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Thread: Need help selecting cutter for T&G decking

  1. #31
    I'd love to see how it turns out! Depending on the species it can be lively stuff, and some mill better than others but usually pretty good.

  2. #32
    Join Date
    Dec 2008
    Location
    Ouray Colorado
    Posts
    1,175
    Poplar should be fine for 2Ē T&G decking provided the material is dry and carefully S4S before milling.
    Just be sure you donít get the joint too tight.
    We were in a race with weather when building my sonís Yurt and bought pine decking from the lumber yard. Totally junk and fought it all the way!

  3. #33
    [QUOTE=Joe Calhoon;3167711]I usually run large quantities of T&G on the moulder and small quantities on the shaper. A lot of ways to achieve this on the shaper with prices for tooling ranging from low to high. A corrugated head with custom knives would be the least expensive. Myself I donít like to run counter profile- profiles with corrugated. Itís a fussy setup with corrugated. You could get both cuts on the same head as Warren shows above. I think a corrugated head with limiters would be extra painful to set up.[QUOTE]

    Hi Joe, not sure how other manufacturers do it, but Whitehill grinds knives and limiters bottom referenced so if you slide them down to rest on the reference screw, the knives and limiters are all set perfectly with each other. Actually faster and a bit easier than pin retained knives. Of course that doesn't work if the knives isn't placed on the bottom, though other tricks can be used.

  4. #34
    you ask them to reference the ends when you get them ground. Then just do a scrape test, if they are not referenced then just do a scrap test on some cutting area in the knife.

  5. #35
    Join Date
    Dec 2006
    Location
    Madison, Wisconsin
    Posts
    442
    Not sure if they carry as large a cutter as you need, but I have had good luck with Infinity Tools T&G cutters. I have been milling a large amount of VG doug fir into wall paneling and using a climb cut (with feeder) I get a beautiful finish without splintering (which fir tends to do).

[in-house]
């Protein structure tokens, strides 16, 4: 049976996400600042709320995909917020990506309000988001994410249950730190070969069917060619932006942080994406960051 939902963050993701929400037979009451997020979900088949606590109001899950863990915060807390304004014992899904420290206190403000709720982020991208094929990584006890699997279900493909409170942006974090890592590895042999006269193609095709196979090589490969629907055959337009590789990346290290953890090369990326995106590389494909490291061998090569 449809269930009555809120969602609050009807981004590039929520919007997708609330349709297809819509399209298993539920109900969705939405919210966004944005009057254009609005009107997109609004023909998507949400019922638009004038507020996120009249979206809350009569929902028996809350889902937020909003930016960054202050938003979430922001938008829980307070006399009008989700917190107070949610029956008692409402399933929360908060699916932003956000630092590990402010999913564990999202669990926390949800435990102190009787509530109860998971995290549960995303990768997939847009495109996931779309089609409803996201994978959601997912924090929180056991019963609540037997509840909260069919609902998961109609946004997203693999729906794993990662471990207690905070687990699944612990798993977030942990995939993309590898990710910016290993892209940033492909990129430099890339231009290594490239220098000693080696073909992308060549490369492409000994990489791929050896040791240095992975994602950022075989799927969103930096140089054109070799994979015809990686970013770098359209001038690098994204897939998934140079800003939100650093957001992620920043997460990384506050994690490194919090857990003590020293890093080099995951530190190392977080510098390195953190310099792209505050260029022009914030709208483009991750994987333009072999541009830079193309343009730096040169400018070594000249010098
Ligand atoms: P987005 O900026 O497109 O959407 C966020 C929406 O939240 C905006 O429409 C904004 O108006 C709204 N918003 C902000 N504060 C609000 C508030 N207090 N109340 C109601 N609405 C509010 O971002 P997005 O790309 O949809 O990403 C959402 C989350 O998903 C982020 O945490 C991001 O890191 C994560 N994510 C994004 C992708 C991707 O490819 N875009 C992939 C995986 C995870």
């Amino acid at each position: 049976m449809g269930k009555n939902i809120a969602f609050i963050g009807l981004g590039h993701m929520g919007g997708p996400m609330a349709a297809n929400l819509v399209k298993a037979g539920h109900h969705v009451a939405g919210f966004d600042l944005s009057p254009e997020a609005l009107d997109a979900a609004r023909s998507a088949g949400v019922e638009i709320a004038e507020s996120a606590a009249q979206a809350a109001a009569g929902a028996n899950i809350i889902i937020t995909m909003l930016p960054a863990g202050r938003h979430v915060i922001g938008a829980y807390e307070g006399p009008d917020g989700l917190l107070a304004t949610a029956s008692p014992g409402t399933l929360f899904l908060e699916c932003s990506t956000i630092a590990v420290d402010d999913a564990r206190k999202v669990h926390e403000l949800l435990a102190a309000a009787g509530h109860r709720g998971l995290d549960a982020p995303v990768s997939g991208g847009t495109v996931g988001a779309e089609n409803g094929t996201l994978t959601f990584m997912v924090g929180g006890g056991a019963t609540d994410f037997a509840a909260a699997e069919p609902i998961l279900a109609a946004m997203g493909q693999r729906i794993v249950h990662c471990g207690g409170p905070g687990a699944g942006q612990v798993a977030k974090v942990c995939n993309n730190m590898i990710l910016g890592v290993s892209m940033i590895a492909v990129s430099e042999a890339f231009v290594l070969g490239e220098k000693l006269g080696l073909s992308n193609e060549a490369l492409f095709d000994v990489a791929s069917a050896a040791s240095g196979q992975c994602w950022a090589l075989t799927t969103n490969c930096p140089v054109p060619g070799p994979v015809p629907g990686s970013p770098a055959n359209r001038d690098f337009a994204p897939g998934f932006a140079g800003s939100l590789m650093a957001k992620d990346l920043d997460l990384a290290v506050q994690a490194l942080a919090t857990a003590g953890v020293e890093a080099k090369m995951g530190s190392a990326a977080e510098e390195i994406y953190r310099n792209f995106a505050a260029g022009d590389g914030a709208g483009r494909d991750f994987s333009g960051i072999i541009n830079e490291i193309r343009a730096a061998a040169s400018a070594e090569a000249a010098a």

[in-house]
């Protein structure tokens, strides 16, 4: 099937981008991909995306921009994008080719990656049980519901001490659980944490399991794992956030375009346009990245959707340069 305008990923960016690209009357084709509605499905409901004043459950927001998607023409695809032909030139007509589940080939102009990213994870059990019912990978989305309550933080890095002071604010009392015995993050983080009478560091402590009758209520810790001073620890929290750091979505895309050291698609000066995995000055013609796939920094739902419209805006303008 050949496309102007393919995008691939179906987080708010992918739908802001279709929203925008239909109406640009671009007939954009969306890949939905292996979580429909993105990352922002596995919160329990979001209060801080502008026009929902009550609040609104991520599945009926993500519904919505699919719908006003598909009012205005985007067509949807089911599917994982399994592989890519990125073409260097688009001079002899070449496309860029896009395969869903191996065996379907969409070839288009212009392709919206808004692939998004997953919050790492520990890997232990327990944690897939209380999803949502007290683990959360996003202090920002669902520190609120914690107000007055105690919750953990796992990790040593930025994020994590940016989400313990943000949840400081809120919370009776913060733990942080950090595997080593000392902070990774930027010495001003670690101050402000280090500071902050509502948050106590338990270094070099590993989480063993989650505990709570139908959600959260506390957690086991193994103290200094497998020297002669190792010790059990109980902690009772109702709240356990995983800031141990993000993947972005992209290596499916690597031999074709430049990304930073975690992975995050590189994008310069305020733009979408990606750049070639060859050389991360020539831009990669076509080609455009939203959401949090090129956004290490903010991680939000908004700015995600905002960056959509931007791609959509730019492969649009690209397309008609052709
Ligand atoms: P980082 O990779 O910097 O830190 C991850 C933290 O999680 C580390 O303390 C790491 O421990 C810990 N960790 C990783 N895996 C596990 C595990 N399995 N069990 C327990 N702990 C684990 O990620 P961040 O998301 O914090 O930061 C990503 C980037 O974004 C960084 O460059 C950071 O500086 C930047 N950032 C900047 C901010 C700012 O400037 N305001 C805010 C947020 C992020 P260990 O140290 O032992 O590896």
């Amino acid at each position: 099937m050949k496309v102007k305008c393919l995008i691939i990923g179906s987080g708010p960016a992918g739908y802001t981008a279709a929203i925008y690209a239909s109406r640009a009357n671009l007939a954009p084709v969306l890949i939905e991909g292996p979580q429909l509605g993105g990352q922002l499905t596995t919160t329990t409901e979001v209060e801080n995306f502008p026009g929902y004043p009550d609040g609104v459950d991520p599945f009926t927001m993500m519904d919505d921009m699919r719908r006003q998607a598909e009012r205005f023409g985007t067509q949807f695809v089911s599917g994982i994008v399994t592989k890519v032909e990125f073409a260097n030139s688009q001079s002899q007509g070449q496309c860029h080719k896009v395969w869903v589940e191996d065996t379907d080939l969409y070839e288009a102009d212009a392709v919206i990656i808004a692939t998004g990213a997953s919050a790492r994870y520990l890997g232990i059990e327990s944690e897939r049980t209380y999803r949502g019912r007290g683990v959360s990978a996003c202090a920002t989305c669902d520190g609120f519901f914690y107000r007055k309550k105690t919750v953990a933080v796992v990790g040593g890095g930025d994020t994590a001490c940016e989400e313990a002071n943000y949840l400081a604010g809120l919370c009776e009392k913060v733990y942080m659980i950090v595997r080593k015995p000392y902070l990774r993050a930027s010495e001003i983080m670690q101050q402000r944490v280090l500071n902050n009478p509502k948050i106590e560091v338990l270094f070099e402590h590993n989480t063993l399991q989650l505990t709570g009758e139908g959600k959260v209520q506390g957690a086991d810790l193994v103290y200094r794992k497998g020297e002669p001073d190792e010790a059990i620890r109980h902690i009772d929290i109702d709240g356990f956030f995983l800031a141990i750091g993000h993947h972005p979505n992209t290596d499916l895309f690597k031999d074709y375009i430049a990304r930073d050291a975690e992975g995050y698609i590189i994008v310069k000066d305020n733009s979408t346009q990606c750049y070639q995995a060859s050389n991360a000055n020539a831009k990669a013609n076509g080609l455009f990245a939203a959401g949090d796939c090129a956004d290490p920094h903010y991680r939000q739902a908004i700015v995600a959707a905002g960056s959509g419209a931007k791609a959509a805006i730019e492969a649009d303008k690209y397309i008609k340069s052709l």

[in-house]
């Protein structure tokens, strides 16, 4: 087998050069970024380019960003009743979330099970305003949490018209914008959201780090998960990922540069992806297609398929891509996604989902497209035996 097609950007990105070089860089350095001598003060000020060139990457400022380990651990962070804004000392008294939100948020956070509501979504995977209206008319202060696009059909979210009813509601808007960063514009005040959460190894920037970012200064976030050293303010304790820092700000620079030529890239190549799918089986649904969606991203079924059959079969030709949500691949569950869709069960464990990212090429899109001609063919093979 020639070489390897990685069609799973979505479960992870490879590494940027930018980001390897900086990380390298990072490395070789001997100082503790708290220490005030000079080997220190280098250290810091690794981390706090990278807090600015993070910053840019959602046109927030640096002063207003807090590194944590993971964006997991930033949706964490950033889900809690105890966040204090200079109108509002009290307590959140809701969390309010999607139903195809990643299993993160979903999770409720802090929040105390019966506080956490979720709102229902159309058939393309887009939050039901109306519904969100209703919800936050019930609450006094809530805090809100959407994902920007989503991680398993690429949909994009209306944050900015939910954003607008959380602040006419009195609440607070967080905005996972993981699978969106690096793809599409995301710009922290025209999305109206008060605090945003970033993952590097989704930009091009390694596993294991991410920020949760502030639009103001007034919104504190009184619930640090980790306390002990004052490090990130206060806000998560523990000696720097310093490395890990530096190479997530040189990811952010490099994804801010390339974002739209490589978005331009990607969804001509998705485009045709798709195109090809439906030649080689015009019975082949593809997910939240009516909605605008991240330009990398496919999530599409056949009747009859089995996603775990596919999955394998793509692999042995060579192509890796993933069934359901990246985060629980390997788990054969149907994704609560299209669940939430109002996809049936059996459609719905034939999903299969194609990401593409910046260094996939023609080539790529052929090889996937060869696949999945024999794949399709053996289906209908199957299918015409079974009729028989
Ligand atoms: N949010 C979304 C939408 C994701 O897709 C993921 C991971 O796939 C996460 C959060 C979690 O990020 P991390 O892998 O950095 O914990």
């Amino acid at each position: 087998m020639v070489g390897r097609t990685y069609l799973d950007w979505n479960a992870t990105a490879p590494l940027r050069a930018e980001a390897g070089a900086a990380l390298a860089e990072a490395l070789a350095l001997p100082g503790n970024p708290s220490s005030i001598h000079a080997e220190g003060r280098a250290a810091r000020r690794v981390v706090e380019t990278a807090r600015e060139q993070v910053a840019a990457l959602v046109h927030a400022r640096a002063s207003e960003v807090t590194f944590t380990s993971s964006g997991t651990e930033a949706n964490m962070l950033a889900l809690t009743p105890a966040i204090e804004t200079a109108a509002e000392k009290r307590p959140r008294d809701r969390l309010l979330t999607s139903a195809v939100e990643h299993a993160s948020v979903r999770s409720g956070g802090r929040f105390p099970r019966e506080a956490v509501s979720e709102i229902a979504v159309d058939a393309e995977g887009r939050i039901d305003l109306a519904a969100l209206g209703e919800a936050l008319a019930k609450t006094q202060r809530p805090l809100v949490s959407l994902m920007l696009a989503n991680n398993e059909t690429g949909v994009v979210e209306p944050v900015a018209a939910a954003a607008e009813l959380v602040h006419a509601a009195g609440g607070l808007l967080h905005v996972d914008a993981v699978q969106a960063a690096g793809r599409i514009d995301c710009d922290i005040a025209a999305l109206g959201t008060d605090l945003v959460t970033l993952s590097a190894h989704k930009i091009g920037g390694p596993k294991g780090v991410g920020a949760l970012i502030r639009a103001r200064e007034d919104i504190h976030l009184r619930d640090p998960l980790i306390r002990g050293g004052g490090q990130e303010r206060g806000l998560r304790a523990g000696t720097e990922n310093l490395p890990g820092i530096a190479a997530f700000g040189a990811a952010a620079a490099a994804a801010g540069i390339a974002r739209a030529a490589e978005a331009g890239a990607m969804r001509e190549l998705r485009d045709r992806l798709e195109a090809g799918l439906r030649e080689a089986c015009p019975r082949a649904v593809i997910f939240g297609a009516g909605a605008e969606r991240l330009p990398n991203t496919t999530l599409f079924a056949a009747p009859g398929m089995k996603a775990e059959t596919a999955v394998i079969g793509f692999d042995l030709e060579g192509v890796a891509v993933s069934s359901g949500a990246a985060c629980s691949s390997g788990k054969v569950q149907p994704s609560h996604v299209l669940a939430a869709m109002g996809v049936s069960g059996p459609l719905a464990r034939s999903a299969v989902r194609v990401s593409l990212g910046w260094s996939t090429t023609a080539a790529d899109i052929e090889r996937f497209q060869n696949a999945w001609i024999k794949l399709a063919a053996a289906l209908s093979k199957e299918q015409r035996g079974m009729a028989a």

6. #36
    Join Date
    Dec 2008
    Location
    Ouray Colorado
    Posts
    1,175
    Hi Joe, not sure how other manufacturers do it, but Whitehill grinds knives and limiters bottom referenced so if you slide them down to rest on the reference screw, the knives and limiters are all set perfectly with each other. Actually faster and a bit easier than pin retained knives. Of course that doesn't work if the knives isn't placed on the bottom, though other tricks can be used.
    Brent, that’s a nice feature on the Whitehill block. What I do is get my corrugated knives ground axial constant then just set the cutter on a steel plate and drop the knives in. Sometimes have to fiddle a bit to get the same depth on the corrugated ridges. If I think I might use the knife again I just make a mark where it seats then I can write down the shaper fence setting to make it quicker next time. For me I only use corrugated for one time custom cuts on the shaper or W&H, need the knives quickly in one or two days and would never considered ordering from overseas on this type work.
    Last edited by Jim Becker; 01-14-2022 at 1:41 PM. Reason: fixed quote tagging

  7. #37
    Quote Originally Posted by Joe Calhoon View Post
    Hi Joe, not sure how other manufacturers do it, but Whitehill grinds knives and limiters bottom referenced so if you slide them down to rest on the reference screw, the knives and limiters are all set perfectly with each other. Actually faster and a bit easier than pin retained knives. Of course that doesn't work if the knives isn't placed on the bottom, though other tricks can be used.
    Brent, that’s a nice feature on the Whitehill block. What I do is get my corrugated knives ground axial constant then just set the cutter on a steel plate and drop the knives in. Sometimes have to fiddle a bit to get the same depth on the corrugated ridges. If I think I might use the knife again I just make a mark where it seats then I can write down the shaper fence setting to make it quicker next time. For me I only use corrugated for one time custom cuts on the shaper or W&H, need the knives quickly in one or two days and would never considered ordering from overseas on this type work.
    The table rings on my machines still dial in really well so I used to set the block on the machine and use the table to set knives, if bottom referenced. Now I have a flat plate for the job and is a little easier to do outside of the machine.

    Serrated is way more common on this side of the pond so I have people buy these blocks for that reason. Easy to get a local shop to grind, and then use Whitehill when they want limiters too. That said I have a number of folks who are booking so far out now with the amount of work they have, they don't care about waiting 2 to 3 more days for knives from overseas.....they still arrive before they can even think about using them! I have a customer sitting on $2500 in Whitehill serrated knives for is moulder, waiting for another supplier to provide upgraded hydolock heads for his machine. Lots of people working at capacity.
    Last edited by Jim Becker; 01-14-2022 at 1:42 PM. Reason: fixed quote taggin

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